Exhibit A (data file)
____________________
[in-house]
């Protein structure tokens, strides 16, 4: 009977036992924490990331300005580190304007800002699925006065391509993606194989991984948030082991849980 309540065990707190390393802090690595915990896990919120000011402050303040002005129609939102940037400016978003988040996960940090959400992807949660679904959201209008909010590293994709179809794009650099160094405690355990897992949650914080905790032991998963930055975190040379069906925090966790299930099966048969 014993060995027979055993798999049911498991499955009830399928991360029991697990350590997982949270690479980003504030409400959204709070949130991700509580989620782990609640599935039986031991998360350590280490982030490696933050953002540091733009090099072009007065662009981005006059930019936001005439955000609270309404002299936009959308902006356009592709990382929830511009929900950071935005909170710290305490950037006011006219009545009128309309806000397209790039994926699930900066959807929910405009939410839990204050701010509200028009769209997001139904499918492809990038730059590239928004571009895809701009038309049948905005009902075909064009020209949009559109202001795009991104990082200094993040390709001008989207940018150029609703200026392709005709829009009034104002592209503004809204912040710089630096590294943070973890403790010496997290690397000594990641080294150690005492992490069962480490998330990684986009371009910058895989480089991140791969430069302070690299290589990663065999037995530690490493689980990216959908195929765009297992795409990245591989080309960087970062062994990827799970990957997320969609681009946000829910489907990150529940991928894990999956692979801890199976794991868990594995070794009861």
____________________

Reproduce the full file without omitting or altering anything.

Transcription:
[in-house]
């Protein structure tokens, strides 16, 4: 009977036992924490990331300005580190304007800002699925006065391509993606194989991984948030082991849980 309540065990707190390393802090690595915990896990919120000011402050303040002005129609939102940037400016978003988040996960940090959400992807949660679904959201209008909010590293994709179809794009650099160094405690355990897992949650914080905790032991998963930055975190040379069906925090966790299930099966048969 014993060995027979055993798999049911498991499955009830399928991360029991697990350590997982949270690479980003504030409400959204709070949130991700509580989620782990609640599935039986031991998360350590280490982030490696933050953002540091733009090099072009007065662009981005006059930019936001005439955000609270309404002299936009959308902006356009592709990382929830511009929900950071935005909170710290305490950037006011006219009545009128309309806000397209790039994926699930900066959807929910405009939410839990204050701010509200028009769209997001139904499918492809990038730059590239928004571009895809701009038309049948905005009902075909064009020209949009559109202001795009991104990082200094993040390709001008989207940018150029609703200026392709005709829009009034104002592209503004809204912040710089630096590294943070973890403790010496997290690397000594990641080294150690005492992490069962480490998330990684986009371009910058895989480089991140791969430069302070690299290589990663065999037995530690490493689980990216959908195929765009297992795409990245591989080309960087970062062994990827799970990957997320969609681009946000829910489907990150529940991928894990999956692979801890199976794991868990594995070794009861």